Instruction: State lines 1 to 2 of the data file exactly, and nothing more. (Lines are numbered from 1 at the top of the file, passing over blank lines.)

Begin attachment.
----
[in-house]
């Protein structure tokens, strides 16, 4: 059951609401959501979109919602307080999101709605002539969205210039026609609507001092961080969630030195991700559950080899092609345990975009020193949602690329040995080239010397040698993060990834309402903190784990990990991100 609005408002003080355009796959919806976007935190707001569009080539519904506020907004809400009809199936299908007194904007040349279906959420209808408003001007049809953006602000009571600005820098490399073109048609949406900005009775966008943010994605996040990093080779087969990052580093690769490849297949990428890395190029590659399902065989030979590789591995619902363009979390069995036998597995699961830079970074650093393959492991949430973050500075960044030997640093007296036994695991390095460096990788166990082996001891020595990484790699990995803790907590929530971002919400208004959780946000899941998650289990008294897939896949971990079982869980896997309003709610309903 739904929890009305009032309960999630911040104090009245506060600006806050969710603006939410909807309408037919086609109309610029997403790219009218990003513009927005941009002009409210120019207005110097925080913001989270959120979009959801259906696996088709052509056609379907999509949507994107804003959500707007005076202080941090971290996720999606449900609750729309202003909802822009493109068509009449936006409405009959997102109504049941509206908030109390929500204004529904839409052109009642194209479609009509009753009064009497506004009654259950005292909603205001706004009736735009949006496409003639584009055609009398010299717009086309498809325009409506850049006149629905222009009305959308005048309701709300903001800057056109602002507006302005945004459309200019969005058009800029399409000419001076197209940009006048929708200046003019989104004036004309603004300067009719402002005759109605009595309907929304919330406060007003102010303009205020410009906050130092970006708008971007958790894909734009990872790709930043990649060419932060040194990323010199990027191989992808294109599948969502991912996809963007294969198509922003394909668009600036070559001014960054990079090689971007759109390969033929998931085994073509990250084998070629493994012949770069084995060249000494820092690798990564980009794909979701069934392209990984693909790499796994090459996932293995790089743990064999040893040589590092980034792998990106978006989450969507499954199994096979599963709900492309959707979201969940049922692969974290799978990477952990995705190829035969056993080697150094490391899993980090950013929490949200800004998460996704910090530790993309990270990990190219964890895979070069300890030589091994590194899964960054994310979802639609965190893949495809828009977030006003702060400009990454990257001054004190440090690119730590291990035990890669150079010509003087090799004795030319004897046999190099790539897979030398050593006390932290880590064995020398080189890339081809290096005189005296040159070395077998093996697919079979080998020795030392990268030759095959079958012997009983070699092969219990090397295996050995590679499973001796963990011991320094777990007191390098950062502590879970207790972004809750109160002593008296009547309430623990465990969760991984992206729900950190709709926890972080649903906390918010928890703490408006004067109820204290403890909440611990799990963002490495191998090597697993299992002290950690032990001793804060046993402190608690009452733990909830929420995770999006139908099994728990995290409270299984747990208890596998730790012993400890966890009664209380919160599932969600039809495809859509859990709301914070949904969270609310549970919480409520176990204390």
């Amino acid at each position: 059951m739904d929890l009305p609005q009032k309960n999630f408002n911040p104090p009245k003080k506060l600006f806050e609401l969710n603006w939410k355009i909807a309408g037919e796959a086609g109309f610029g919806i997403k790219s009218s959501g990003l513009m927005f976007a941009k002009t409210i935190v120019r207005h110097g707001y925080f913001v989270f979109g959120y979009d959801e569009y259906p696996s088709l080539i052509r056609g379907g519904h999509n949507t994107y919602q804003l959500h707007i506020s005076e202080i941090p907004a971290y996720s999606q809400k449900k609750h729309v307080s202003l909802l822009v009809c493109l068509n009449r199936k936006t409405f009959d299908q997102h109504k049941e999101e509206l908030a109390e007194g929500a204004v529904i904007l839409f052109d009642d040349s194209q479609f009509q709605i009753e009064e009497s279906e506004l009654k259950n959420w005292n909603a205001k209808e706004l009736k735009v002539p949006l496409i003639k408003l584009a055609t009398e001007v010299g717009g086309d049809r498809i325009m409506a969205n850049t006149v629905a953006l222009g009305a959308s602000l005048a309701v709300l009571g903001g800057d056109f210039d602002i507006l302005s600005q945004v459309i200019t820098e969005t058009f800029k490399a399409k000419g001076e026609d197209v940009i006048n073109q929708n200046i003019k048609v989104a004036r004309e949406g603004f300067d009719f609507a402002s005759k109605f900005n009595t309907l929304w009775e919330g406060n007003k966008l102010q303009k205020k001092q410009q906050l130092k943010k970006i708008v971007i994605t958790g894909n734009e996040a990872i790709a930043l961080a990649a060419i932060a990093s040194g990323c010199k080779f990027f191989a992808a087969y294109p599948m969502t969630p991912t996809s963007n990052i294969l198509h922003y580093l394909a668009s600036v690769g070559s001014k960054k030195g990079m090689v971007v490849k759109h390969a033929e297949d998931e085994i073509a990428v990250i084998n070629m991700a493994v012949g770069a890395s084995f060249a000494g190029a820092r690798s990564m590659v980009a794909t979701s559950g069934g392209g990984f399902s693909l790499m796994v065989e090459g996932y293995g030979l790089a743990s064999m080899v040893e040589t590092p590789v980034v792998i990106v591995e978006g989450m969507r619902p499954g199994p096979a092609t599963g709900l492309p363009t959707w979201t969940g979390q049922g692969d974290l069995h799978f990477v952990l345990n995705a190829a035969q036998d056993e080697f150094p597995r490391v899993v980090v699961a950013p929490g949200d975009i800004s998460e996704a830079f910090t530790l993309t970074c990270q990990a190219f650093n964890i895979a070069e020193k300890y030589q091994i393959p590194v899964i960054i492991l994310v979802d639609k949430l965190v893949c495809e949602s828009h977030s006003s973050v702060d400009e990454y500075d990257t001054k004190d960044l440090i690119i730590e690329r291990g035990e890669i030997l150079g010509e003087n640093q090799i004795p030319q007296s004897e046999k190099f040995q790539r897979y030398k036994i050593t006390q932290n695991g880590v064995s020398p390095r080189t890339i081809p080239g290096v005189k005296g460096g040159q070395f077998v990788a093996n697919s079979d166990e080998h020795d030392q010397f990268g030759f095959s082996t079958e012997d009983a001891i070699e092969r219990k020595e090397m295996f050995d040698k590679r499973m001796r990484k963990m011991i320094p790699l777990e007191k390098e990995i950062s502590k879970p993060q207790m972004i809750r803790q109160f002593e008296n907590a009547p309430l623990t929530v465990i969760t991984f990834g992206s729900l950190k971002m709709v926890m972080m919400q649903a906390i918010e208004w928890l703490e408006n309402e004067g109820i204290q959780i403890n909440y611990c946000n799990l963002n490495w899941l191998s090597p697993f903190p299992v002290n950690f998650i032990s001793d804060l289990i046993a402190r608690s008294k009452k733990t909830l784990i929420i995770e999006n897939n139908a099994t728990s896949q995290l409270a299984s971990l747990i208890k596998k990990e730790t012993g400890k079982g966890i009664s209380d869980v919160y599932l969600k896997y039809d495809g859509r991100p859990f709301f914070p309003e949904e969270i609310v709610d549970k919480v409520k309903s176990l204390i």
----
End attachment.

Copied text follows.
[in-house]
């Protein structure tokens, strides 16, 4: 059951609401959501979109919602307080999101709605002539969205210039026609609507001092961080969630030195991700559950080899092609345990975009020193949602690329040995080239010397040698993060990834309402903190784990990990991100 609005408002003080355009796959919806976007935190707001569009080539519904506020907004809400009809199936299908007194904007040349279906959420209808408003001007049809953006602000009571600005820098490399073109048609949406900005009775966008943010994605996040990093080779087969990052580093690769490849297949990428890395190029590659399902065989030979590789591995619902363009979390069995036998597995699961830079970074650093393959492991949430973050500075960044030997640093007296036994695991390095460096990788166990082996001891020595990484790699990995803790907590929530971002919400208004959780946000899941998650289990008294897939896949971990079982869980896997309003709610309903 739904929890009305009032309960999630911040104090009245506060600006806050969710603006939410909807309408037919086609109309610029997403790219009218990003513009927005941009002009409210120019207005110097925080913001989270959120979009959801259906696996088709052509056609379907999509949507994107804003959500707007005076202080941090971290996720999606449900609750729309202003909802822009493109068509009449936006409405009959997102109504049941509206908030109390929500204004529904839409052109009642194209479609009509009753009064009497506004009654259950005292909603205001706004009736735009949006496409003639584009055609009398010299717009086309498809325009409506850049006149629905222009009305959308005048309701709300903001800057056109602002507006302005945004459309200019969005058009800029399409000419001076197209940009006048929708200046003019989104004036004309603004300067009719402002005759109605009595309907929304919330406060007003102010303009205020410009906050130092970006708008971007958790894909734009990872790709930043990649060419932060040194990323010199990027191989992808294109599948969502991912996809963007294969198509922003394909668009600036070559001014960054990079090689971007759109390969033929998931085994073509990250084998070629493994012949770069084995060249000494820092690798990564980009794909979701069934392209990984693909790499796994090459996932293995790089743990064999040893040589590092980034792998990106978006989450969507499954199994096979599963709900492309959707979201969940049922692969974290799978990477952990995705190829035969056993080697150094490391899993980090950013929490949200800004998460996704910090530790993309990270990990190219964890895979070069300890030589091994590194899964960054994310979802639609965190893949495809828009977030006003702060400009990454990257001054004190440090690119730590291990035990890669150079010509003087090799004795030319004897046999190099790539897979030398050593006390932290880590064995020398080189890339081809290096005189005296040159070395077998093996697919079979080998020795030392990268030759095959079958012997009983070699092969219990090397295996050995590679499973001796963990011991320094777990007191390098950062502590879970207790972004809750109160002593008296009547309430623990465990969760991984992206729900950190709709926890972080649903906390918010928890703490408006004067109820204290403890909440611990799990963002490495191998090597697993299992002290950690032990001793804060046993402190608690009452733990909830929420995770999006139908099994728990995290409270299984747990208890596998730790012993400890966890009664209380919160599932969600039809495809859509859990709301914070949904969270609310549970919480409520176990204390």